June 23rd was the 38th anniversary of the enactment of Title IX, the education law that guarantees equality for females in sports and other education activities. While it didn’t specifically mention sports, (“No person in the United States shall, on the basis of sex, be excluded from participation in, or denied the benefits of, or be subjected to discrimination under any educational program or activity receiving federal financial assistance.”) it was pivotal in guaranteeing girls equal opportunities in high school and college sports and has changed the world of sports for women in the U.S.
The landmark Supreme Court case of Roe v Wade was decided on January 22, 1973, which guaranteed a woman’s right to choose what happens to her body.
Both of these events were significant milestones in the area of women’s rights, and paved the way for a future with more options for females in the United States.
I was 16 and 17 when these two landmarks events occurred, the age group most likely to benefit from the changes. Yet, I don’t remember these events being momentous at the time, I don’t really remember them at all. Of course, it was 38 yrs ago and maybe I have forgotten. Maybe, being a typical adolescent, I was too self-absorbed to notice what was in the headlines.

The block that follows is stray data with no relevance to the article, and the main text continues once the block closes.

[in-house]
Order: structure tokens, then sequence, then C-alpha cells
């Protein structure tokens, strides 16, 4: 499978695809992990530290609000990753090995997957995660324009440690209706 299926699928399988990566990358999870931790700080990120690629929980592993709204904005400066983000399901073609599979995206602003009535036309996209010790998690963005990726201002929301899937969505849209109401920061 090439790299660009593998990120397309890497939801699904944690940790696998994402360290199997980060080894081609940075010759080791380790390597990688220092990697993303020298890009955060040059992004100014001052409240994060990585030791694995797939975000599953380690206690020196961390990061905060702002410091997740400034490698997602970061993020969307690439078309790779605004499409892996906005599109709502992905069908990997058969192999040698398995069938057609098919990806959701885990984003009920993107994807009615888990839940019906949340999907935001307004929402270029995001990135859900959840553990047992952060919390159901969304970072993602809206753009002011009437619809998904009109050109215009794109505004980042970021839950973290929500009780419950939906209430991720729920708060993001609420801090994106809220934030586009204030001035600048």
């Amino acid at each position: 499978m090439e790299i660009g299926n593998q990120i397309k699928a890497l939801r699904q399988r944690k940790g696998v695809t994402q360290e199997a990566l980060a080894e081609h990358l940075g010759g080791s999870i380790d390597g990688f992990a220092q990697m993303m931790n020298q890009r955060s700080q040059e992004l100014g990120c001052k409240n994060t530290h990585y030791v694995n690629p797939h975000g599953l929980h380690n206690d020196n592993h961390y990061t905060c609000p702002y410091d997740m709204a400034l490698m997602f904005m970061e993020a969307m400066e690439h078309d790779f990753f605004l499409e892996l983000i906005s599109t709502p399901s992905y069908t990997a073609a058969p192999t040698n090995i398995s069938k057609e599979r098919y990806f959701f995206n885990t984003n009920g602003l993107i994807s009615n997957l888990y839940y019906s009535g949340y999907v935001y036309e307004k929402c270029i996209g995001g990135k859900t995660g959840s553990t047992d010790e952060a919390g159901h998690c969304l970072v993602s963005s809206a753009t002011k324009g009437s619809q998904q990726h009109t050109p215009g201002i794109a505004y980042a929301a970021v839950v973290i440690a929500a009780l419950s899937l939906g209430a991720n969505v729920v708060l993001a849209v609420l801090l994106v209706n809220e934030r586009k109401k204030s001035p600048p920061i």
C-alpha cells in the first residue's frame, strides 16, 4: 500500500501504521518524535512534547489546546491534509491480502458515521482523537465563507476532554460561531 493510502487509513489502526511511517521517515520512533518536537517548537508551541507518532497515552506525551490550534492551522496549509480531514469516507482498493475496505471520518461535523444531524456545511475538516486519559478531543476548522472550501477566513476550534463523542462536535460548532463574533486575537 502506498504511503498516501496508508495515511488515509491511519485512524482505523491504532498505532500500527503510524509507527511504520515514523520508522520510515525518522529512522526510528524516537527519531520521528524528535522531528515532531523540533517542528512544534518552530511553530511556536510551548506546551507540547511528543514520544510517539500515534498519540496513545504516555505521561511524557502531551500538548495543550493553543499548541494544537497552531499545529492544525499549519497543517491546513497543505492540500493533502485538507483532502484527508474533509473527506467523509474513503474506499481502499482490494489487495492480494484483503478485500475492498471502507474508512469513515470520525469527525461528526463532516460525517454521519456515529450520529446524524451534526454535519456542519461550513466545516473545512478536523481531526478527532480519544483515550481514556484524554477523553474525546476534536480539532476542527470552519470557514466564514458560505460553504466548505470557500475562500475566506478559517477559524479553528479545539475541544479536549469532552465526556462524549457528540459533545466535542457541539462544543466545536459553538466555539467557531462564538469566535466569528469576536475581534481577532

What I do remember is feeling like the world was there for the asking; anything and everything was possible. My family expected me to go to college,( although previous generations had not had that option) even though their ideas of potential career paths were somewhat traditional (nurse, teacher, secretary). When I came home in my sophomore year and announced I had enrolled as a pyschology major, I was asked: “What on earth can you do with THAT?” (As it turned out, not much.)
I think those of us who grew up in the 70’s owe a great debt to the women and men before us who fought for equal rights for women. We were too young to be involved in the movement, but grew up taking advantage of it.
At least I understandnow how important those two events were/are.